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I have looked at a lot of instrument panels in the last year in a wide range of new car brands and models, and Volvo is the only brand I've seen that doesn't show engine coolant temperature. There are plenty of other things that Volvo has in Sensus that I'll never need or use; I do wish it would put temperature back front and center, with the fuel level.
 

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A temp gauge wouldn't help in this case. You get the error the second the car detects it is overheating, exactly the same as if you had a gauge. I would say it is actually easier to see an error in the display, than a gauge moving to the red area.

They said the original pipe was created for cooler northern hemisphere regions and unsuitable for harsher and hot southern hemisphere climate.
BS, I was the first one that reported this issue in this forum and happened to me in Canada, in the middle of the winter. So no, it was not created for cooler regions. All cars affected are having the hose replaced, because regardless of the weather it is too short and gets loose spilling the coolant.
 

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My BAFX OBD2 scanner & Torque Pro pics. For trailer pulling purposes, I'm bit disappointed in the available OBD information available from the XC90. While coolant temperature is my main objective, engine load and perhaps catalytic converter temp are perhaps secondary monitor points. Semi-trucks usually have an exhaust pyrometer - so looking at the cat temp might be similar.



 

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Anyone tried the BlueDriver Bluetooth Professional OBDII?

I bought one a while back. Mainly because my smog guy would use one to check system readiness before hooking up to smog machine. I have found it to be one of the better ones to use.
 

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You seem to base your argument on some past experience with other vehicles or with other types of sensors.

The sensors that were on my MY16 XC90 were dTPMS and had no issue whatsoever with knowing which sensor was where. IIRC, the manual mentioned something to the effect that the car could automatically figure out which sensor was on which wheel.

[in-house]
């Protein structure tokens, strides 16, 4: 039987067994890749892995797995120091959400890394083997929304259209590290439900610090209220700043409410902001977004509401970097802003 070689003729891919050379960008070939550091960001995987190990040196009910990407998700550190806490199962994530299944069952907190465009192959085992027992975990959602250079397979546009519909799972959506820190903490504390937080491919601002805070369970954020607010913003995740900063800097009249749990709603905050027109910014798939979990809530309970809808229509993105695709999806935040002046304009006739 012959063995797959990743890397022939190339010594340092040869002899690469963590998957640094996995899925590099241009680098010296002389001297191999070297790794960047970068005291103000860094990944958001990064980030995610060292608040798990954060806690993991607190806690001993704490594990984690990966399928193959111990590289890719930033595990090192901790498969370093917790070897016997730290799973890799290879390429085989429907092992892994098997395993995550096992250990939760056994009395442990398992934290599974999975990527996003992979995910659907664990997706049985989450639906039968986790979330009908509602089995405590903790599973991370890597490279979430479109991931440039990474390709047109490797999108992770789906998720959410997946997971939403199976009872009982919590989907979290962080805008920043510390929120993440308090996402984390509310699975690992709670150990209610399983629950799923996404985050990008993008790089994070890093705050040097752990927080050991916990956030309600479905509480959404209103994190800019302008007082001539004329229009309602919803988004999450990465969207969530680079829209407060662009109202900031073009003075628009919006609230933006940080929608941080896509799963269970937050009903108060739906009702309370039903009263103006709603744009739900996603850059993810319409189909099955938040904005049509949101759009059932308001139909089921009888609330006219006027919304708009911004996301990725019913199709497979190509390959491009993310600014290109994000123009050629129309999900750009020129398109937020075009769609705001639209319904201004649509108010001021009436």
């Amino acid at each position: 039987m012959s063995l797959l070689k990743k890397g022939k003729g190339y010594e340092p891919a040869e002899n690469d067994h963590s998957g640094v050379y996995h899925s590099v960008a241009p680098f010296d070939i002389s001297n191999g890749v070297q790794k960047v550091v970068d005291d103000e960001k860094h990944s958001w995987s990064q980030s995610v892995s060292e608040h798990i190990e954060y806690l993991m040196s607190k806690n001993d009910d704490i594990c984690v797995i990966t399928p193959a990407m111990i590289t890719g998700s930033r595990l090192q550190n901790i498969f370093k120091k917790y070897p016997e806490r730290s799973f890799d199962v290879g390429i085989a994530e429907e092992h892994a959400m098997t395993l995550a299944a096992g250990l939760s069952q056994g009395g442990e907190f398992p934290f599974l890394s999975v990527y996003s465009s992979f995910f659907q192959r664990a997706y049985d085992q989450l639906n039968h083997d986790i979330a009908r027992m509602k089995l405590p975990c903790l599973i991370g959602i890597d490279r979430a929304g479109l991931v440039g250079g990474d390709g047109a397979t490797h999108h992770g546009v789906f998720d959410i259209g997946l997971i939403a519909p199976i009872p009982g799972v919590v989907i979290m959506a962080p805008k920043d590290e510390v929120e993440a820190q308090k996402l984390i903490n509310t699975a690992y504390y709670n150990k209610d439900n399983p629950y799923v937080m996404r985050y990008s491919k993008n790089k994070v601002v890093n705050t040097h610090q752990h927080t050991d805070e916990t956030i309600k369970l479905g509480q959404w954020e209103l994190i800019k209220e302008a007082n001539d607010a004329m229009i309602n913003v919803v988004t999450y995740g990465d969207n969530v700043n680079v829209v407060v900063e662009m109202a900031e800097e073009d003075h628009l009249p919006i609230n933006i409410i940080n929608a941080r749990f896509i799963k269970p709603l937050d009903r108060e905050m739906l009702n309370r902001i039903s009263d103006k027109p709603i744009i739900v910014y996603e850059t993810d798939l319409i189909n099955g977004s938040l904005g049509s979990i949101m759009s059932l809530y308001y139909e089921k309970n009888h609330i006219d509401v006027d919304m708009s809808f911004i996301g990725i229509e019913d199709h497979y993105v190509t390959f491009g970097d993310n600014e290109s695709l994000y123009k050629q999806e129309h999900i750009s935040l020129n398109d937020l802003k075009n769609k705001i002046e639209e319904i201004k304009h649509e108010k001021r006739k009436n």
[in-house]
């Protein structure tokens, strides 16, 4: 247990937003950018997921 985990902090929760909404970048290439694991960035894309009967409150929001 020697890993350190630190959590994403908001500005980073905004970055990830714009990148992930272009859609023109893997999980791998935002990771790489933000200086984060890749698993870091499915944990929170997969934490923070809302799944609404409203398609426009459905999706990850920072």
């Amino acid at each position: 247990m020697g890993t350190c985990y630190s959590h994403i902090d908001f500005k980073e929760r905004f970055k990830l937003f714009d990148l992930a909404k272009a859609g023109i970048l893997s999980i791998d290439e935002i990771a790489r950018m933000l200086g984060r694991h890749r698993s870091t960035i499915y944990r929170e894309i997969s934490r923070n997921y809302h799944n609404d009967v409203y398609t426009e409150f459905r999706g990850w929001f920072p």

They were also quite accurate, always matching the reading from my trusty pressure measurement device.

I miss the dTPMS on my MY18 XC90. It sucks that they dropped the option from the newer builds.

iTPMS is not nearly as useful since it is impossible to know what is the "acceptable" range that yields a green vs other colors. It also requires you to drive several miles before it can figure anything out. It MUST be carefully calibrated or the readings will be utter nonsense. As far as I'm concerned, iTPMS is essentially useless. It cannot be trusted. It is the poor man's approach to measuring tire pressure and as such, it is much less accurate than pretty much any other method.



iTPMS doesn't solve anything. It reduces cost for the manufacturer - that's the only "issue" it solves.
Totally agree on this topic. We replaced my wife's 2016 Accord Sport with a 2018 XC90 T8 Inscription, and I was looking forward to moving from the "poor-man's" iTPMS that her Accord had to dTPMS, that all the cars I've owned (including a Kia and a Genesis) for the last 8-9 years have had. I knew that 2016 and 2017 XC90s had dTPMS so I didn't bother researching any further, and was shocked when I discovered that in 2018 they switched to iTPMS.

I hate not knowing even a range of pressures, and that I'll only be alerted if the car thinks there's a problem. Even in my Genesis some time ago at night we hit a massive pothole on an unlit state highway (with one oncoming car's headlights glaring us in the face) that destroyed (ok, editorializing, it was bent) the passenger front wheel and tire. With dTPMS the tire pressure light didn't illuminate but I immediately flipped over to the tire pressure screen on the dash and saw the pressure slowly dropping, so I was able to pull over in a well lit gas station (the only one around, in that stretch in po-dunk Arkansas). The light finally illuminated when I stopped the car and the tire was clearly already completely flat. Luckily the display also confirmed that even though the rear had also impacted, it was holding pressure just fine, no need to call a tow truck at 10pm with two flat tires and one spare...

I realize this would take an extreme stint of not driving the car during a huge temp swing or change of season, but also with iTPMS, say you haven't driven the car in two months, and the temp has dropped an average of 60-70 degrees F. All your tires have deflated several psi equally, so iTPMS reports "no problem here, boss" even though you really need to stop and put 5-7psi in every single tire. dTPMS would tell you that, but to my knowledge iTPMS won't ever know there's an issue (therefore it's not really "pressure monitoring" it's really just monitoring for leaks or flats, as those extreme cases are the only way a lamp is illuminated on the dash.)
 
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